Is Curtain Or Blinds Better for Living Room? When deciding to put blinds or curtains in your living room, there are several factors you need to consider. It obviously offers more light control, but if you’re working in a smaller space, blinds may be more practical.
After decades in the industry, we noticed two things, choosing the right window treatments is something you should do carefully as often seen blinds are curtains used inappropriately. And most times completely ignored when one or the other could significantly improve a living room space.
Here are the eight recommended factors you should consider when choosing a curtain or blind. Read on – Is Curtain Or Blinds Better for Living Room?
1. Considered the size of the living room
If you’re working with a smaller living room, space blinds may suit it better, or as large or living rooms often look much better when you use full-length curtains.
2. What level of light control do you need
Are you looking to create a space with a lot of natural light or do you need the ability to completely blackout or create a darker space to offer more privacy?
One treatment alone will rarely offer a solution to both these problems most times a combination of both curtains and blinds on offered a perfect solution to either letting in early morning light or completely blocking out light and evenings choosing carton is often the best option to control the light coming into your living room fitting them into a recess our pelmet will prevent any light escaping from the top.
By installing a wall-to-wall curtain it will create the highest grade of darkness you can in the living room. Using a line blind or prevents light from coming through the body, but you’ll always have some level of light escaping from the base or the sides.
Many people double their living rooms as their entertainment and media rooms, so choosing the correct window treatment is important.
3. Where your furniture is placed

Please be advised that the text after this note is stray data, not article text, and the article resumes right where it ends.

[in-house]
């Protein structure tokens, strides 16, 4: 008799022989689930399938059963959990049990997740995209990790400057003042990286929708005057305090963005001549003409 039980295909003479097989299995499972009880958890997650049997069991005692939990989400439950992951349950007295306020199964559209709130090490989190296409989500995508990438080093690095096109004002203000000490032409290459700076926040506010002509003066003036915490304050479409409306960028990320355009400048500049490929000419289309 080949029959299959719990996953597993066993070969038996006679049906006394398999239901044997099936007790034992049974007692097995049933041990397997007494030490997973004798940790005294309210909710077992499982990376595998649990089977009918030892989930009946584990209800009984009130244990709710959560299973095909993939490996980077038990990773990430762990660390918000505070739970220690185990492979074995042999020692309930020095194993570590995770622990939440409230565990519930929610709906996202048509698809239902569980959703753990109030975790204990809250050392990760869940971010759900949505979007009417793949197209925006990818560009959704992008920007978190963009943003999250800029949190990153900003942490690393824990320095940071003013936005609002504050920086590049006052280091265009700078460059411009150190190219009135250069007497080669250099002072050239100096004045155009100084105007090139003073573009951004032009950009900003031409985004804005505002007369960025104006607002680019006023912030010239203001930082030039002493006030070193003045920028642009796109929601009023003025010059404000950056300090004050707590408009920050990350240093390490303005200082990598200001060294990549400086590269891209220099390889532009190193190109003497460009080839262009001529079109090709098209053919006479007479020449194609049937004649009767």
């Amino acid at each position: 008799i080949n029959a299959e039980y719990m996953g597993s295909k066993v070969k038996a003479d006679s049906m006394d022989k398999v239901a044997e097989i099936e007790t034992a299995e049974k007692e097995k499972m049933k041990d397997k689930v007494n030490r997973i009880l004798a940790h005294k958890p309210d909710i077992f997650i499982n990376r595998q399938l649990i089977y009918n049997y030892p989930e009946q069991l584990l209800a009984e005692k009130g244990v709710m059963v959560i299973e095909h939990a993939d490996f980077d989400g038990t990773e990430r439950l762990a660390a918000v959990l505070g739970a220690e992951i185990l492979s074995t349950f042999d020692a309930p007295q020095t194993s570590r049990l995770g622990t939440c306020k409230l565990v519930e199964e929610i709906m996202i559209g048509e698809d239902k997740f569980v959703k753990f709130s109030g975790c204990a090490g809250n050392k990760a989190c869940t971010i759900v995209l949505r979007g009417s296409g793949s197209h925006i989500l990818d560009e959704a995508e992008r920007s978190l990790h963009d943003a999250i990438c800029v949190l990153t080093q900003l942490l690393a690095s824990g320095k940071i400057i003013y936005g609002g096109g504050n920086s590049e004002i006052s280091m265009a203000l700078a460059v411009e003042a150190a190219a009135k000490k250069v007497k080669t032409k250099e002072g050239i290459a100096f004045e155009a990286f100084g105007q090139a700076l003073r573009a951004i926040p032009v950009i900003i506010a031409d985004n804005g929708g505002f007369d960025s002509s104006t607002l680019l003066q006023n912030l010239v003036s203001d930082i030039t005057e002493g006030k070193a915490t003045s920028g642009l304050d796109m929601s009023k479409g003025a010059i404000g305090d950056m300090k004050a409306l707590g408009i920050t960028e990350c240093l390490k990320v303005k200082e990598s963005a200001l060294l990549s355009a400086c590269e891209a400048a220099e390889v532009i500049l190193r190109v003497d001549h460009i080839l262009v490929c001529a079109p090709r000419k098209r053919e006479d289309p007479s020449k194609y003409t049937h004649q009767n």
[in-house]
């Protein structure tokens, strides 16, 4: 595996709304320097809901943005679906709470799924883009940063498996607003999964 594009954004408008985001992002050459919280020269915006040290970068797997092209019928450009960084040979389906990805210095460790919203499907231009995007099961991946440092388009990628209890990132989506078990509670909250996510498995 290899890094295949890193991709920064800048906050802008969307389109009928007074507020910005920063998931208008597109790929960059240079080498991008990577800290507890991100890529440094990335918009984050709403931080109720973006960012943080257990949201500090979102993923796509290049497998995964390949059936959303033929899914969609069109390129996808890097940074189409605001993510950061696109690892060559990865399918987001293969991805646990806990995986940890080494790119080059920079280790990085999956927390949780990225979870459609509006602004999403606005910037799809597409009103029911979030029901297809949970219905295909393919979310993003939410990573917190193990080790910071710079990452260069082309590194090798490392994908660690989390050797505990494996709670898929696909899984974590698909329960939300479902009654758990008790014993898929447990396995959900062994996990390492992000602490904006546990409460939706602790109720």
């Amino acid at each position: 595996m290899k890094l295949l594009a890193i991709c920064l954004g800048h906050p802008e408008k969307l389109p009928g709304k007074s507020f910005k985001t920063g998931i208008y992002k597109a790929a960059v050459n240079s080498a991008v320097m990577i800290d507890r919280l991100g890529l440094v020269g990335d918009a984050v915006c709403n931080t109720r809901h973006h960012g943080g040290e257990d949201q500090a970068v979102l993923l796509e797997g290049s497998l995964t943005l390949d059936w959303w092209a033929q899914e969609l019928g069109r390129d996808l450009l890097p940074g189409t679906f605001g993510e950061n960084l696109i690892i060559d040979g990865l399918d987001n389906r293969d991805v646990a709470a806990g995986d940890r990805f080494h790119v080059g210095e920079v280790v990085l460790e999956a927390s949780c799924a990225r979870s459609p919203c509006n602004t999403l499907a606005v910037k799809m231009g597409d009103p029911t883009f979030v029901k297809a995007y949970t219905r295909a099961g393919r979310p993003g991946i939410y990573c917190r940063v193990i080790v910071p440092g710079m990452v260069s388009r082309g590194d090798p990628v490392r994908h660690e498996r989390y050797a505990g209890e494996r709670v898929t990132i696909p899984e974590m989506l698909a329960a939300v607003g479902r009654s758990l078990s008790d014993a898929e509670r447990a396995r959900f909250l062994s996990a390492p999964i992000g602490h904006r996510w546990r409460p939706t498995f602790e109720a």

When deciding between a curtain or a blind, placing the furniture in the living room is important. If you have a sofa or desk under the window blinds may be the easiest option, whereas a full-length curtain may not function as well in that space. For the money I’m blind in the living room, maybe more aesthetically pleasing.
4. The type and size of the windows
If you’re looking to work with French doors or double home windows, a curtain or blind can look perfect on both. It’s important to consider the treatment you choose when working with larger frameless glass walls especially in a new build talk to your architect and designer during the planning stage to discuss where your curtain hardware will need to be fitted and where the cartons will stack when they’re open.
If your living room has narrow windows controlling the light in these can be difficult using a curtain or blind. If you are looking for a treatment for an existing window, it’s advisable to have your curtain or blind at the same height. How you fit the rods for your curtain can also help you make a smaller window appear much larger.
5. Roller v Roman Blinds
When looking for a blackout blind Romans are by far the most effective, but rotor lines are more cost-effective, but unfortunately, they’re more problematic and less aesthetically pleasing
6. Safety concerns:
When you install blinds in the living room, although they offer less light control and may be more practical when working with a smaller living room space, you have some practical concerns you need to consider. Blinds come with an operating mechanism that can cause safety concerns for smaller children, so choosing the mechanism that is safe just for your needs is also a concern you need to consider.
7. The curtain or blind lining to use
Sunlight in Singapore can be incredibly harsh on different textiles so depending on which direction your living room window faces choosing the lining and fabric for either your curtain or blind is important. By choosing the correct lining you can decide the level of light that will penetrate your window treatment and impact the soft furnishings in your living room.